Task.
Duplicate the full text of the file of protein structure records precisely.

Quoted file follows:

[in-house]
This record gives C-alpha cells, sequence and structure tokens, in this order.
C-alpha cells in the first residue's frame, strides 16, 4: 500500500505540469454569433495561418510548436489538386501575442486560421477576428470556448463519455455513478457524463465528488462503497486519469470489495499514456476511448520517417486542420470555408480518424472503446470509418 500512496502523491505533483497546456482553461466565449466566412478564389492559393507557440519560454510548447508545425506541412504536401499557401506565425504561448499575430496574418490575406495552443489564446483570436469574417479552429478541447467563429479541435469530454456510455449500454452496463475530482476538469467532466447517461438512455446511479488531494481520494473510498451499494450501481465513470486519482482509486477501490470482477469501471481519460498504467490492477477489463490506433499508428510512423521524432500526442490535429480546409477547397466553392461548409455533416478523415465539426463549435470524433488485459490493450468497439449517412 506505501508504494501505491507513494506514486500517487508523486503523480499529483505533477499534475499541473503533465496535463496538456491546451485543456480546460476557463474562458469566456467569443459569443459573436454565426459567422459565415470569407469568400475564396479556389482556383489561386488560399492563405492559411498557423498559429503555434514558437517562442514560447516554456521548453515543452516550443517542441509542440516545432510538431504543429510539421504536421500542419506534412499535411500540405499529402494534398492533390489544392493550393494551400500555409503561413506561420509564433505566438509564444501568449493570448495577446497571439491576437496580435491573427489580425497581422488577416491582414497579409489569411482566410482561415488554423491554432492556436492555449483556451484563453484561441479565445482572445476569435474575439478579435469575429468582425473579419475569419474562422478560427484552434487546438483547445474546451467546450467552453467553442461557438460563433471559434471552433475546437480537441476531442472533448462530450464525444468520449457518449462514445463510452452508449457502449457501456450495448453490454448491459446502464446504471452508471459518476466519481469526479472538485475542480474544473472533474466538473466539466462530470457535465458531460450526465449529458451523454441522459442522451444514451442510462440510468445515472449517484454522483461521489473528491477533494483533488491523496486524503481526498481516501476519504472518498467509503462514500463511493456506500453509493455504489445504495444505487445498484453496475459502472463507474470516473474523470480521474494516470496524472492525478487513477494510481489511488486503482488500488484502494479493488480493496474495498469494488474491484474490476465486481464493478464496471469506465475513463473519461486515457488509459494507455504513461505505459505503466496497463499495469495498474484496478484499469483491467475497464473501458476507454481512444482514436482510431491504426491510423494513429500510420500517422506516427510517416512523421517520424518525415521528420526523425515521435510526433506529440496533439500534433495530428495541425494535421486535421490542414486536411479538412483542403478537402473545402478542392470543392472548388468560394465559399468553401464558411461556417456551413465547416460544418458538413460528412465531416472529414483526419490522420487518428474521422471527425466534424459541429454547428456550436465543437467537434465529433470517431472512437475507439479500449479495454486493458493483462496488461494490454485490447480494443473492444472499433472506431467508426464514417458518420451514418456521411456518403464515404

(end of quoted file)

[in-house]
This record gives C-alpha cells, sequence and structure tokens, in this order.
C-alpha cells in the first residue's frame, strides 16, 4: 500500500505540469454569433495561418510548436489538386501575442486560421477576428470556448463519455455513478457524463465528488462503497486519469470489495499514456476511448520517417486542420470555408480518424472503446470509418 500512496502523491505533483497546456482553461466565449466566412478564389492559393507557440519560454510548447508545425506541412504536401499557401506565425504561448499575430496574418490575406495552443489564446483570436469574417479552429478541447467563429479541435469530454456510455449500454452496463475530482476538469467532466447517461438512455446511479488531494481520494473510498451499494450501481465513470486519482482509486477501490470482477469501471481519460498504467490492477477489463490506433499508428510512423521524432500526442490535429480546409477547397466553392461548409455533416478523415465539426463549435470524433488485459490493450468497439449517412 506505501508504494501505491507513494506514486500517487508523486503523480499529483505533477499534475499541473503533465496535463496538456491546451485543456480546460476557463474562458469566456467569443459569443459573436454565426459567422459565415470569407469568400475564396479556389482556383489561386488560399492563405492559411498557423498559429503555434514558437517562442514560447516554456521548453515543452516550443517542441509542440516545432510538431504543429510539421504536421500542419506534412499535411500540405499529402494534398492533390489544392493550393494551400500555409503561413506561420509564433505566438509564444501568449493570448495577446497571439491576437496580435491573427489580425497581422488577416491582414497579409489569411482566410482561415488554423491554432492556436492555449483556451484563453484561441479565445482572445476569435474575439478579435469575429468582425473579419475569419474562422478560427484552434487546438483547445474546451467546450467552453467553442461557438460563433471559434471552433475546437480537441476531442472533448462530450464525444468520449457518449462514445463510452452508449457502449457501456450495448453490454448491459446502464446504471452508471459518476466519481469526479472538485475542480474544473472533474466538473466539466462530470457535465458531460450526465449529458451523454441522459442522451444514451442510462440510468445515472449517484454522483461521489473528491477533494483533488491523496486524503481526498481516501476519504472518498467509503462514500463511493456506500453509493455504489445504495444505487445498484453496475459502472463507474470516473474523470480521474494516470496524472492525478487513477494510481489511488486503482488500488484502494479493488480493496474495498469494488474491484474490476465486481464493478464496471469506465475513463473519461486515457488509459494507455504513461505505459505503466496497463499495469495498474484496478484499469483491467475497464473501458476507454481512444482514436482510431491504426491510423494513429500510420500517422506516427510517416512523421517520424518525415521528420526523425515521435510526433506529440496533439500534433495530428495541425494535421486535421490542414486536411479538412483542403478537402473545402478542392470543392472548388468560394465559399468553401464558411461556417456551413465547416460544418458538413460528412465531416472529414483526419490522420487518428474521422471527425466534424459541429454547428456550436465543437467537434465529433470517431472512437475507439479500449479495454486493458493483462496488461494490454485490447480494443473492444472499433472506431467508426464514417458518420451514418456521411456518403464515404